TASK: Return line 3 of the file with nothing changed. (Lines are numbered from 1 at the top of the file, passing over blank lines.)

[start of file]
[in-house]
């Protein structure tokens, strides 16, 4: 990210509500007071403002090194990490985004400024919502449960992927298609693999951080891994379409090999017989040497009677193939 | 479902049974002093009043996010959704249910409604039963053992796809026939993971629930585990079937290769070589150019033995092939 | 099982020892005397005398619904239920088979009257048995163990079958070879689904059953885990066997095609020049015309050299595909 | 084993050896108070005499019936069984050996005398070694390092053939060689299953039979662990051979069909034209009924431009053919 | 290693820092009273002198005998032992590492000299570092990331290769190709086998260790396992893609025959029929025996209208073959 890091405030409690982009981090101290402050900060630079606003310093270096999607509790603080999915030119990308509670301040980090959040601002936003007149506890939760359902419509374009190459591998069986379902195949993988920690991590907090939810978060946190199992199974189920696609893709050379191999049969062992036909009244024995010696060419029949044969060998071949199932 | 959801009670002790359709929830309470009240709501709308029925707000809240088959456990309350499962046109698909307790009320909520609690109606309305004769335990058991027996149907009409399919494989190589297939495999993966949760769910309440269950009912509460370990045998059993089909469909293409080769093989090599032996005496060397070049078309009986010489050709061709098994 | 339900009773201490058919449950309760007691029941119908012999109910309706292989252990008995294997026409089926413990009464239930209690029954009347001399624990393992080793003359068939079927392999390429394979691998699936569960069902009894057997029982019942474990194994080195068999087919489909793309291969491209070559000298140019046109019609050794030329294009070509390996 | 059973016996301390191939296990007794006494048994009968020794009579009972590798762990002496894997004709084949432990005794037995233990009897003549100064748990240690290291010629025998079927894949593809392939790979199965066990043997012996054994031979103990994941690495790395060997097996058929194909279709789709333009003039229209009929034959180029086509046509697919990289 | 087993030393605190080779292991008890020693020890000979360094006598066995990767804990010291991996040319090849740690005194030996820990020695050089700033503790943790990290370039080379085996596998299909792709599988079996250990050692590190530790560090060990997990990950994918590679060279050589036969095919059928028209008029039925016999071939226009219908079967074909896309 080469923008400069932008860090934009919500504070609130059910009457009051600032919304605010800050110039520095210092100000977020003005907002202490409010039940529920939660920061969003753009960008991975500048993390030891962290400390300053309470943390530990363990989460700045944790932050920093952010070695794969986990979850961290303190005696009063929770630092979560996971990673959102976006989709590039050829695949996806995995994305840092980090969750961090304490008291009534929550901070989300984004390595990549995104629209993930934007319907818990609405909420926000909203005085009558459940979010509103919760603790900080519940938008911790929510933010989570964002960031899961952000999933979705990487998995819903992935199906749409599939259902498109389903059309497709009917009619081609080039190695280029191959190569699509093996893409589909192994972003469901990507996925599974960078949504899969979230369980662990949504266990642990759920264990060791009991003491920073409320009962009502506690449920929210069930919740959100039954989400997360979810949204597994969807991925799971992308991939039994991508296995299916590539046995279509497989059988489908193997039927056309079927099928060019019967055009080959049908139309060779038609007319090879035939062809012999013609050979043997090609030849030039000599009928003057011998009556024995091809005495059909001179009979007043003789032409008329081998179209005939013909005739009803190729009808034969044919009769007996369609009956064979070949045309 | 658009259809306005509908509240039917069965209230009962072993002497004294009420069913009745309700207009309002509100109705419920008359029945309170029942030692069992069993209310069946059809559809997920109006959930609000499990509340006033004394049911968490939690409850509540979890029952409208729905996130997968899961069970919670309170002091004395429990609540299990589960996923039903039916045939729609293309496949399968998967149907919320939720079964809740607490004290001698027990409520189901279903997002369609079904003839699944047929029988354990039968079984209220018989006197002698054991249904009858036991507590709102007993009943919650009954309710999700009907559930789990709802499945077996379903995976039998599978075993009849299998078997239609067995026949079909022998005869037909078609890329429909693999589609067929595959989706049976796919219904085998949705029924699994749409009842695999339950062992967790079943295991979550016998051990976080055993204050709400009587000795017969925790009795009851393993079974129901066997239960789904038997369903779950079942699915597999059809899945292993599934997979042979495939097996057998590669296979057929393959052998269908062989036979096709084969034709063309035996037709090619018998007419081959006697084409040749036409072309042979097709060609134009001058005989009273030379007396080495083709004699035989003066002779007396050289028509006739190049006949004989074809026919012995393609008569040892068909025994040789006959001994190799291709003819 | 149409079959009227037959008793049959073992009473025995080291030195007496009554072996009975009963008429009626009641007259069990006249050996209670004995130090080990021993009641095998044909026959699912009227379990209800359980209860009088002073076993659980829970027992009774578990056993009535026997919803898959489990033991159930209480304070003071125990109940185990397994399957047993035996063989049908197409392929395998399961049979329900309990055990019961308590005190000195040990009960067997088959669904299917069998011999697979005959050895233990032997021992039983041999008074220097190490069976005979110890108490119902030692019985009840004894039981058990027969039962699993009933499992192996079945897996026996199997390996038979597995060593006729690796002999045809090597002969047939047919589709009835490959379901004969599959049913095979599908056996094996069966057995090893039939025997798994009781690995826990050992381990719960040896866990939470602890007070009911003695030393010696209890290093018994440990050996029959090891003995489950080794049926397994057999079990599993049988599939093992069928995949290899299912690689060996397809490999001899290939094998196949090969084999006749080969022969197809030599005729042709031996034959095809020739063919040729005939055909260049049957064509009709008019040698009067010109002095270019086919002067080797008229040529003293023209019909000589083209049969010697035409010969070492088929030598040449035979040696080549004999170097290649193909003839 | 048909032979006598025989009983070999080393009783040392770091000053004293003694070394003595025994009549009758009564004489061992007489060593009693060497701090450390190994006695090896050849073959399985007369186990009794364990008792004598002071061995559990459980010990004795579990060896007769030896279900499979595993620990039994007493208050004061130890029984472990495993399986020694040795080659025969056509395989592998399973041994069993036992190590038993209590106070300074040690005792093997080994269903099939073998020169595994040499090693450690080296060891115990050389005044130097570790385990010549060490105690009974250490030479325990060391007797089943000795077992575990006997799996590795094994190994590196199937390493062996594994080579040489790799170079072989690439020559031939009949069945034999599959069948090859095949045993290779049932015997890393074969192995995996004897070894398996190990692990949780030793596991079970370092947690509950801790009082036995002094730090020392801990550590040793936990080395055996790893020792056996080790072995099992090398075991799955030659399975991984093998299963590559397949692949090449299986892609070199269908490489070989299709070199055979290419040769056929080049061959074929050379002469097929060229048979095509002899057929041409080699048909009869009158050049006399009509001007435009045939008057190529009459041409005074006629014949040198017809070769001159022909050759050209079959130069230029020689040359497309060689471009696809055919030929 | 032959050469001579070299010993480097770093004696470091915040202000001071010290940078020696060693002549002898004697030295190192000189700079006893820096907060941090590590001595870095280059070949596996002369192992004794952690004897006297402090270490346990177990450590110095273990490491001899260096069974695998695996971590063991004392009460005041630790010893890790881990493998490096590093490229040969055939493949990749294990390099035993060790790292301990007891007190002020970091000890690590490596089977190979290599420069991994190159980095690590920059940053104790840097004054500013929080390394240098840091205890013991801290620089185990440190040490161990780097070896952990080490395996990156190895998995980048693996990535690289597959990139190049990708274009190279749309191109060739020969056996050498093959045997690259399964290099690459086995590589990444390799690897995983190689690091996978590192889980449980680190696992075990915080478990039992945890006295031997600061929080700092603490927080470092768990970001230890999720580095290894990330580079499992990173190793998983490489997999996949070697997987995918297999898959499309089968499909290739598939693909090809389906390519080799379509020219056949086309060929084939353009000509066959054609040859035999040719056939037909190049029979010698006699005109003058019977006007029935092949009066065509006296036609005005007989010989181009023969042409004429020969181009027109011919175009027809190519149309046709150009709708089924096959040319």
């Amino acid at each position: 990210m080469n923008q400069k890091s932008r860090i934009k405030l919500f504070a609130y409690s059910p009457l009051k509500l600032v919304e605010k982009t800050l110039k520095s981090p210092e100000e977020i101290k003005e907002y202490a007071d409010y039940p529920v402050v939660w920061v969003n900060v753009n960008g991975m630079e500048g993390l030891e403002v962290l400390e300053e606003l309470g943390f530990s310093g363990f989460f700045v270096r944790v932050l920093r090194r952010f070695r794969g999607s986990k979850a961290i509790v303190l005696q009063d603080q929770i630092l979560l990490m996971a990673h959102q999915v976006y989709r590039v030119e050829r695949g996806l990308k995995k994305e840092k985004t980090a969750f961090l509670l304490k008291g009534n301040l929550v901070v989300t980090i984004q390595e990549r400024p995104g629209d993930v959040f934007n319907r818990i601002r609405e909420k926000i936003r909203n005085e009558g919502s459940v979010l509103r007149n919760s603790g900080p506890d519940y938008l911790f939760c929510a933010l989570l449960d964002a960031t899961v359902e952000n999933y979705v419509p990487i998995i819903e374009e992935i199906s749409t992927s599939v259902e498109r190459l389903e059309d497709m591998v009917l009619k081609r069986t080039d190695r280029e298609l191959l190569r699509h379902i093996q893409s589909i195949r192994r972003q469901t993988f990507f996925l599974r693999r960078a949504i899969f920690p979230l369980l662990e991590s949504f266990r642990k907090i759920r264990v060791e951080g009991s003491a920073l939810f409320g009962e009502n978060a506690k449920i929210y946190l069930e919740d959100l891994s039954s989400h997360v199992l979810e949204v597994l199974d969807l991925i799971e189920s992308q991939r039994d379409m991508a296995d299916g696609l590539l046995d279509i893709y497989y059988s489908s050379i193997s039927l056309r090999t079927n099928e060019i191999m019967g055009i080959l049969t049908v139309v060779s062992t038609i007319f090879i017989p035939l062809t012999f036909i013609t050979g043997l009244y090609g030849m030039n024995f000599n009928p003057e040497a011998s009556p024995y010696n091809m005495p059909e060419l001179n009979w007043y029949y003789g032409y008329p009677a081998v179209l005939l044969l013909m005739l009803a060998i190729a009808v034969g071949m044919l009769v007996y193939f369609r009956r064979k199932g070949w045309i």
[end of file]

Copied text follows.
């Amino acid at each position: 990210m080469n923008q400069k890091s932008r860090i934009k405030l919500f504070a609130y409690s059910p009457l009051k509500l600032v919304e605010k982009t800050l110039k520095s981090p210092e100000e977020i101290k003005e907002y202490a007071d409010y039940p529920v402050v939660w920061v969003n900060v753009n960008g991975m630079e500048g993390l030891e403002v962290l400390e300053e606003l309470g943390f530990s310093g363990f989460f700045v270096r944790v932050l920093r090194r952010f070695r794969g999607s986990k979850a961290i509790v303190l005696q009063d603080q929770i630092l979560l990490m996971a990673h959102q999915v976006y989709r590039v030119e050829r695949g996806l990308k995995k994305e840092k985004t980090a969750f961090l509670l304490k008291g009534n301040l929550v901070v989300t980090i984004q390595e990549r400024p995104g629209d993930v959040f934007n319907r818990i601002r609405e909420k926000i936003r909203n005085e009558g919502s459940v979010l509103r007149n919760s603790g900080p506890d519940y938008l911790f939760c929510a933010l989570l449960d964002a960031t899961v359902e952000n999933y979705v419509p990487i998995i819903e374009e992935i199906s749409t992927s599939v259902e498109r190459l389903e059309d497709m591998v009917l009619k081609r069986t080039d190695r280029e298609l191959l190569r699509h379902i093996q893409s589909i195949r192994r972003q469901t993988f990507f996925l599974r693999r960078a949504i899969f920690p979230l369980l662990e991590s949504f266990r642990k907090i759920r264990v060791e951080g009991s003491a920073l939810f409320g009962e009502n978060a506690k449920i929210y946190l069930e919740d959100l891994s039954s989400h997360v199992l979810e949204v597994l199974d969807l991925i799971e189920s992308q991939r039994d379409m991508a296995d299916g696609l590539l046995d279509i893709y497989y059988s489908s050379i193997s039927l056309r090999t079927n099928e060019i191999m019967g055009i080959l049969t049908v139309v060779s062992t038609i007319f090879i017989p035939l062809t012999f036909i013609t050979g043997l009244y090609g030849m030039n024995f000599n009928p003057e040497a011998s009556p024995y010696n091809m005495p059909e060419l001179n009979w007043y029949y003789g032409y008329p009677a081998v179209l005939l044969l013909m005739l009803a060998i190729a009808v034969g071949m044919l009769v007996y193939f369609r009956r064979k199932g070949w045309i």